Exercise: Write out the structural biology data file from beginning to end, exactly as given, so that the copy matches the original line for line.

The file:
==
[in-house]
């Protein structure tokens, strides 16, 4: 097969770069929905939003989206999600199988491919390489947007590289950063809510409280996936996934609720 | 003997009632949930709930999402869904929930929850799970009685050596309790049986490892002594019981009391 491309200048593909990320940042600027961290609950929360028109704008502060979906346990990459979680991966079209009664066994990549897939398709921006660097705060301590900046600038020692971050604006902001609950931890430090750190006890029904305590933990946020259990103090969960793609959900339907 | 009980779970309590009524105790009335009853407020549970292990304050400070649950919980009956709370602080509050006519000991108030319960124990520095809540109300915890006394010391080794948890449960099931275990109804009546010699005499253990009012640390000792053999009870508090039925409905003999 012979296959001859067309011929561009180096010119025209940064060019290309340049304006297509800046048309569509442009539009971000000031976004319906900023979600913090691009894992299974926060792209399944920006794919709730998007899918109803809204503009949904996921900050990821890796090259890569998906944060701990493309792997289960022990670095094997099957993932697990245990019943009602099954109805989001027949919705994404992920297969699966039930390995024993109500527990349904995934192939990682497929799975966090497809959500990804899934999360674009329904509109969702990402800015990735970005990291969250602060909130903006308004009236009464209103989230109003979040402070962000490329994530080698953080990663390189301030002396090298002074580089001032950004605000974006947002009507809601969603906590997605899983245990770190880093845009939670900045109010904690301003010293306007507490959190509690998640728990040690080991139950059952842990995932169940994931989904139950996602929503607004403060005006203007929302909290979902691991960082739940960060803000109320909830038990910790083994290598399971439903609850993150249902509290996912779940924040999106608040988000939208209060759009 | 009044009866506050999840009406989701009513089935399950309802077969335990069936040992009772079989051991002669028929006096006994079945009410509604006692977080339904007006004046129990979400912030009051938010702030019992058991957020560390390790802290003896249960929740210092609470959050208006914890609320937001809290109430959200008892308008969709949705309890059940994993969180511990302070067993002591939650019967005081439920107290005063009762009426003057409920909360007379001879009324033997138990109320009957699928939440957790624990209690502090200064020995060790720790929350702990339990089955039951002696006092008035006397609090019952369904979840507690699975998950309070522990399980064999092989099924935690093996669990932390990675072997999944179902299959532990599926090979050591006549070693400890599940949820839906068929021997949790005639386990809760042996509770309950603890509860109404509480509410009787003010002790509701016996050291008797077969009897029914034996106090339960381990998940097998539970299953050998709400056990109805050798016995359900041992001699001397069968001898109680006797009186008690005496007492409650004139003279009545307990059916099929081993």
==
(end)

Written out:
[in-house]
């Protein structure tokens, strides 16, 4: 097969770069929905939003989206999600199988491919390489947007590289950063809510409280996936996934609720 | 003997009632949930709930999402869904929930929850799970009685050596309790049986490892002594019981009391 491309200048593909990320940042600027961290609950929360028109704008502060979906346990990459979680991966079209009664066994990549897939398709921006660097705060301590900046600038020692971050604006902001609950931890430090750190006890029904305590933990946020259990103090969960793609959900339907 | 009980779970309590009524105790009335009853407020549970292990304050400070649950919980009956709370602080509050006519000991108030319960124990520095809540109300915890006394010391080794948890449960099931275990109804009546010699005499253990009012640390000792053999009870508090039925409905003999 012979296959001859067309011929561009180096010119025209940064060019290309340049304006297509800046048309569509442009539009971000000031976004319906900023979600913090691009894992299974926060792209399944920006794919709730998007899918109803809204503009949904996921900050990821890796090259890569998906944060701990493309792997289960022990670095094997099957993932697990245990019943009602099954109805989001027949919705994404992920297969699966039930390995024993109500527990349904995934192939990682497929799975966090497809959500990804899934999360674009329904509109969702990402800015990735970005990291969250602060909130903006308004009236009464209103989230109003979040402070962000490329994530080698953080990663390189301030002396090298002074580089001032950004605000974006947002009507809601969603906590997605899983245990770190880093845009939670900045109010904690301003010293306007507490959190509690998640728990040690080991139950059952842990995932169940994931989904139950996602929503607004403060005006203007929302909290979902691991960082739940960060803000109320909830038990910790083994290598399971439903609850993150249902509290996912779940924040999106608040988000939208209060759009 | 009044009866506050999840009406989701009513089935399950309802077969335990069936040992009772079989051991002669028929006096006994079945009410509604006692977080339904007006004046129990979400912030009051938010702030019992058991957020560390390790802290003896249960929740210092609470959050208006914890609320937001809290109430959200008892308008969709949705309890059940994993969180511990302070067993002591939650019967005081439920107290005063009762009426003057409920909360007379001879009324033997138990109320009957699928939440957790624990209690502090200064020995060790720790929350702990339990089955039951002696006092008035006397609090019952369904979840507690699975998950309070522990399980064999092989099924935690093996669990932390990675072997999944179902299959532990599926090979050591006549070693400890599940949820839906068929021997949790005639386990809760042996509770309950603890509860109404509480509410009787003010002790509701016996050291008797077969009897029914034996106090339960381990998940097998539970299953050998709400056990109805050798016995359900041992001699001397069968001898109680006797009186008690005496007492409650004139003279009545307990059916099929081993």